“I am thinking that the traditional album might not be as important [as it was in the past]. That’s just because of how everything’s working with Spotify. I was talking to my manager and the label the other day about it.
“It doesn’t feel like a waste… but it sort of is, because half of the tracks will just be around and not pushed into the playlists. I’ll definitely have an album, because I want to get the songs out there and sell them at gigs, but we’ll see what happens.”
Owen is a savvy young man - the epitome of the modern musician, perhaps. Hardworking, talented and well aware of what it takes to get ahead these days: a well-populated social media presence and viral videos, for example. The latter of which brought him some unexpected attention when Mick Fleetwood reached out after seeing him perform a cover of The Ballad Of Hollis Brown.
“Mick Fleetwood would ring me and we’d be on the phone for an hour. We’d head to London and go for dinner. He’d give me loads of advice. It was really surreal, but it did happen.”
With his formative years spent playing blues - via a brief detour into prog rock - he’s unashamedly leaning on tradition when it comes to inspiration with his guitar playing.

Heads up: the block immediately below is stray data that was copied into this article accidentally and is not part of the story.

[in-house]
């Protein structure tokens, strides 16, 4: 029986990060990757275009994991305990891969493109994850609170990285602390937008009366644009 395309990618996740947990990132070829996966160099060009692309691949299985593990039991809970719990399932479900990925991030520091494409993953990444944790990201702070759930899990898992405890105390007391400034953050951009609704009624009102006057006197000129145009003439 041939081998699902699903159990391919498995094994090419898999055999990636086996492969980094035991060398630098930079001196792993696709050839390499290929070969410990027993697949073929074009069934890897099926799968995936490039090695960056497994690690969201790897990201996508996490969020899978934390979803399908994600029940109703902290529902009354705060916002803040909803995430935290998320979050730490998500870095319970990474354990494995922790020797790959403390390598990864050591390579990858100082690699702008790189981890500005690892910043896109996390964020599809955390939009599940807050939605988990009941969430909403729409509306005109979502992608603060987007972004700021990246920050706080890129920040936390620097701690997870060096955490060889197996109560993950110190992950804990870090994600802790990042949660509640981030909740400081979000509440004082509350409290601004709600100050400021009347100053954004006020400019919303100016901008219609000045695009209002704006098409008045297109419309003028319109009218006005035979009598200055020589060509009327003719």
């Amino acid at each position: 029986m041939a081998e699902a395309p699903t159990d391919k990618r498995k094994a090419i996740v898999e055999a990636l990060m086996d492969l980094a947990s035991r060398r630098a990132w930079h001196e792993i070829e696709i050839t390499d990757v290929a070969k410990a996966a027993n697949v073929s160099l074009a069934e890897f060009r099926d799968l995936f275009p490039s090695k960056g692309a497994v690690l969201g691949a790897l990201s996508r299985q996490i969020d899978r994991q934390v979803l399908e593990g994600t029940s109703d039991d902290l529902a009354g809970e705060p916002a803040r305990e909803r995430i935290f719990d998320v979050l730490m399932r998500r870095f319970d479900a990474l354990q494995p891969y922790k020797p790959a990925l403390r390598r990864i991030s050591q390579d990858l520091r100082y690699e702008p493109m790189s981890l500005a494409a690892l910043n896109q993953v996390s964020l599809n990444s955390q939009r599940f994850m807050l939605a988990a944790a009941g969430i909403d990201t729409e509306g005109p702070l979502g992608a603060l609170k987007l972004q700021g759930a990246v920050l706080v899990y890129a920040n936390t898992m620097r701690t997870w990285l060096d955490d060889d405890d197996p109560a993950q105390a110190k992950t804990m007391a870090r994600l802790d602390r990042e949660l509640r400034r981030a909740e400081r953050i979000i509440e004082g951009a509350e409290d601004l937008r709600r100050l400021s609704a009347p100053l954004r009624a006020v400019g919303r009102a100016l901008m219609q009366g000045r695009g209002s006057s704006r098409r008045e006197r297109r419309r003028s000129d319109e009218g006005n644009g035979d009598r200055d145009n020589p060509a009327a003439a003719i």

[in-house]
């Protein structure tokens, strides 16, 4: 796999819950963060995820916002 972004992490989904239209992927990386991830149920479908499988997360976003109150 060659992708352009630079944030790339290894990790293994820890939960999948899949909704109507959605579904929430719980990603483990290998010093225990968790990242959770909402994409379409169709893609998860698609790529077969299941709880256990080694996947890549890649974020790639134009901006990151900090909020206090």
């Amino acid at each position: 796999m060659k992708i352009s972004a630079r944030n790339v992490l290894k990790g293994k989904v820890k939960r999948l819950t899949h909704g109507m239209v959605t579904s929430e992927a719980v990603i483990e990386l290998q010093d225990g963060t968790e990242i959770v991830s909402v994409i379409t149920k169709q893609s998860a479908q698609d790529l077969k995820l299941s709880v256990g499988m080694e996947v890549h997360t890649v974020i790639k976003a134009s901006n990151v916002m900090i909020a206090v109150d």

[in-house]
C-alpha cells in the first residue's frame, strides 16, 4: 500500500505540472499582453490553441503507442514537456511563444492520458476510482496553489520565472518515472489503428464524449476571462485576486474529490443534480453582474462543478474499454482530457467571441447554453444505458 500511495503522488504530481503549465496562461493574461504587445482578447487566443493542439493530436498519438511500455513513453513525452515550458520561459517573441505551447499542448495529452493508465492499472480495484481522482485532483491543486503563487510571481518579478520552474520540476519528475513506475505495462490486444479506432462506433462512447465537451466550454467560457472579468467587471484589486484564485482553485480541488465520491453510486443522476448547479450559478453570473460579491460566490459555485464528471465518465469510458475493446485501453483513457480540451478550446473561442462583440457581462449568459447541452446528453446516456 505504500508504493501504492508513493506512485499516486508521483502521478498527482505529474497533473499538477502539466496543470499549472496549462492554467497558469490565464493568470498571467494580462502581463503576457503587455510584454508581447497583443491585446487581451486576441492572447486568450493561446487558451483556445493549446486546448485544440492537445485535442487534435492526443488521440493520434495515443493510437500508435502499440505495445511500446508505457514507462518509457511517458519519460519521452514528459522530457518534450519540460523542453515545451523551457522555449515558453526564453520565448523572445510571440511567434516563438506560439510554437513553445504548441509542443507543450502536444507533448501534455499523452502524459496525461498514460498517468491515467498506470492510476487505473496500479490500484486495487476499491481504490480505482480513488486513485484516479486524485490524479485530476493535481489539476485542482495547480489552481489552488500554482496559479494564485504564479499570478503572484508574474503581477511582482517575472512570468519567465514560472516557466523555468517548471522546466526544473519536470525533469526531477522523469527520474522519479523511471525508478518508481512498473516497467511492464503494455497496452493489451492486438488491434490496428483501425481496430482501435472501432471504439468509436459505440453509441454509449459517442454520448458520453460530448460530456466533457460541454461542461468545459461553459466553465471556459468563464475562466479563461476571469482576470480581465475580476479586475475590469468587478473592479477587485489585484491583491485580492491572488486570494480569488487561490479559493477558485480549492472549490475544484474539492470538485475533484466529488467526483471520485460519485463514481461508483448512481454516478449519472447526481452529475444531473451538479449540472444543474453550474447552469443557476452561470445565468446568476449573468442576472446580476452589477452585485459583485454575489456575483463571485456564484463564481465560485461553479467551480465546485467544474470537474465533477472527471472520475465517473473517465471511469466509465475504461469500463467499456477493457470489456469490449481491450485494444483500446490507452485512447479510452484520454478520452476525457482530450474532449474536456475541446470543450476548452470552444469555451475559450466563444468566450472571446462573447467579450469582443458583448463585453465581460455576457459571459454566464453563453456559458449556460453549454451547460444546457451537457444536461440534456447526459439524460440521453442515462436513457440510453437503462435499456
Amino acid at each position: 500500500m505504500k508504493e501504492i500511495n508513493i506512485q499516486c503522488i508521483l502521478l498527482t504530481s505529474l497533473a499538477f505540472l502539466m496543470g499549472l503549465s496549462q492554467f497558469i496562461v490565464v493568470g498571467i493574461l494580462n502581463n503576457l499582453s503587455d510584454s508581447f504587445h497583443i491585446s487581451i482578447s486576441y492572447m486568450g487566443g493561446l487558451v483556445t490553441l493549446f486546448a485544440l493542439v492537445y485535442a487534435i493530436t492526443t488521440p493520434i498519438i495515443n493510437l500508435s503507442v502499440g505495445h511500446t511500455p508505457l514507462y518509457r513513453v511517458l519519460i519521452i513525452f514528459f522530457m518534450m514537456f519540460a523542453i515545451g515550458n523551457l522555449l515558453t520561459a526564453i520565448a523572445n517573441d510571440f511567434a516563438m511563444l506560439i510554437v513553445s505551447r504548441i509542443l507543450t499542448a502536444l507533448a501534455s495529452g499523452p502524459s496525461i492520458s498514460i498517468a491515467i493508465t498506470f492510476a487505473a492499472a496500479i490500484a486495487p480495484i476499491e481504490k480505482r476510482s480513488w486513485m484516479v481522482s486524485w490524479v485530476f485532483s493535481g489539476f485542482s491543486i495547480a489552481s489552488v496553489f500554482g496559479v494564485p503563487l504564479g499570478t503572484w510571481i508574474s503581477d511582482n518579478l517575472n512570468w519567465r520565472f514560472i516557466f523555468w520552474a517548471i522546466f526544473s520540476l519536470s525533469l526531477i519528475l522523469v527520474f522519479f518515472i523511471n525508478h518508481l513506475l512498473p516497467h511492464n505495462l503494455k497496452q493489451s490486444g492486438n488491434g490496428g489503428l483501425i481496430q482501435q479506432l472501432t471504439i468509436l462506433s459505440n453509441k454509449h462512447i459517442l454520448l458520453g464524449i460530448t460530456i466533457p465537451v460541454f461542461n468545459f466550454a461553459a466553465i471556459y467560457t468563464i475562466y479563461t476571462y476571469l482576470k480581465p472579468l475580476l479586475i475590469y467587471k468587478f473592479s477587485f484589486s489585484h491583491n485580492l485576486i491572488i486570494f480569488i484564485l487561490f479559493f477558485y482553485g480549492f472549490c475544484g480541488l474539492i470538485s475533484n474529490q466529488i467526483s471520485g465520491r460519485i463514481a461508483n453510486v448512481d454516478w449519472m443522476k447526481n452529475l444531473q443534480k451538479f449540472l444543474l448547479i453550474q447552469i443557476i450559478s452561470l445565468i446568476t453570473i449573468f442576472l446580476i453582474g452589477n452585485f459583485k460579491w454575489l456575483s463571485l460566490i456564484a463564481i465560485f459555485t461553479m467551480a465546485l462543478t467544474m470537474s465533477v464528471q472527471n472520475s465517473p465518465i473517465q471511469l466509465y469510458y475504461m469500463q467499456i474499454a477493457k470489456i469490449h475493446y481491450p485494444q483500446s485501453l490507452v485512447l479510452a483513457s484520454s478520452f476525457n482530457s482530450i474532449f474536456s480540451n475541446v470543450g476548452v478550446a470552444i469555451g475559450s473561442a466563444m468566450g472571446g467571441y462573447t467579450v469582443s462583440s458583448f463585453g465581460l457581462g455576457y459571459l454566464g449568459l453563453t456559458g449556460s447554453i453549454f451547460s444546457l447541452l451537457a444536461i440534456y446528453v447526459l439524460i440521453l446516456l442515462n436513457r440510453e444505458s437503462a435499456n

“I really love bluegrass music, so I’m trying to learn some more bluegrass licks,” he says.
“There’s one song where I play a little bit of bluegrass in my set, and I’d like to get that more into some of my playing. It’ll take me ages to learn it, but I’m trying the Foggy Mountain Breakdown, so I can pick up the licks. I used to play tons of blues, and I think that comes into my playing and writing now.”
When we tell him that he’s been selected as one of our ‘Acoustic Artists of 2017’ we ask if they are any other people we should be watching out for:
“Rag’N’Bone Man will go stratospheric,” he says. We tell him that the Brits Critics’ Choice winner still turns up to his local open mic night: “Yeah, I find it hard to leave the open mic nights too.
“All my mates back home run jam nights, so when I’m back I just go sit in the pub and play with all my mates. It’s a nice thing to do. I never force myself to play, but I just always end up sitting down and doing something.”